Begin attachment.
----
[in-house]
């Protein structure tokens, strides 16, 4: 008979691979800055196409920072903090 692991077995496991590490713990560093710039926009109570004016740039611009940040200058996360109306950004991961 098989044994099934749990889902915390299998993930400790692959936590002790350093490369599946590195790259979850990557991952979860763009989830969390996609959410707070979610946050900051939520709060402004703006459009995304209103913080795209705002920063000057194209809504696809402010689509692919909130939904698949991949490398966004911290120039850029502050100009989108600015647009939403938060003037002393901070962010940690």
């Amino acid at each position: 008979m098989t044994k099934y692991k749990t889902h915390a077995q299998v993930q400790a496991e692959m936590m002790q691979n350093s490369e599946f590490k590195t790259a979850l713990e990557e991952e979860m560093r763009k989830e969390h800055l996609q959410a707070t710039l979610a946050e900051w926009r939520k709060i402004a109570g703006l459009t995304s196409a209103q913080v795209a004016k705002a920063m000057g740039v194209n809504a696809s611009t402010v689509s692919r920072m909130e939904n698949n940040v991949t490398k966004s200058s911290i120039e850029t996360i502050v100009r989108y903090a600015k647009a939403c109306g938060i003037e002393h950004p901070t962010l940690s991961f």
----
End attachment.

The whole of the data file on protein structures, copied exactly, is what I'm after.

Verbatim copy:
[in-house]
């Protein structure tokens, strides 16, 4: 008979691979800055196409920072903090 692991077995496991590490713990560093710039926009109570004016740039611009940040200058996360109306950004991961 098989044994099934749990889902915390299998993930400790692959936590002790350093490369599946590195790259979850990557991952979860763009989830969390996609959410707070979610946050900051939520709060402004703006459009995304209103913080795209705002920063000057194209809504696809402010689509692919909130939904698949991949490398966004911290120039850029502050100009989108600015647009939403938060003037002393901070962010940690």
């Amino acid at each position: 008979m098989t044994k099934y692991k749990t889902h915390a077995q299998v993930q400790a496991e692959m936590m002790q691979n350093s490369e599946f590490k590195t790259a979850l713990e990557e991952e979860m560093r763009k989830e969390h800055l996609q959410a707070t710039l979610a946050e900051w926009r939520k709060i402004a109570g703006l459009t995304s196409a209103q913080v795209a004016k705002a920063m000057g740039v194209n809504a696809s611009t402010v689509s692919r920072m909130e939904n698949n940040v991949t490398k966004s200058s911290i120039e850029t996360i502050v100009r989108y903090a600015k647009a939403c109306g938060i003037e002393h950004p901070t962010l940690s991961f």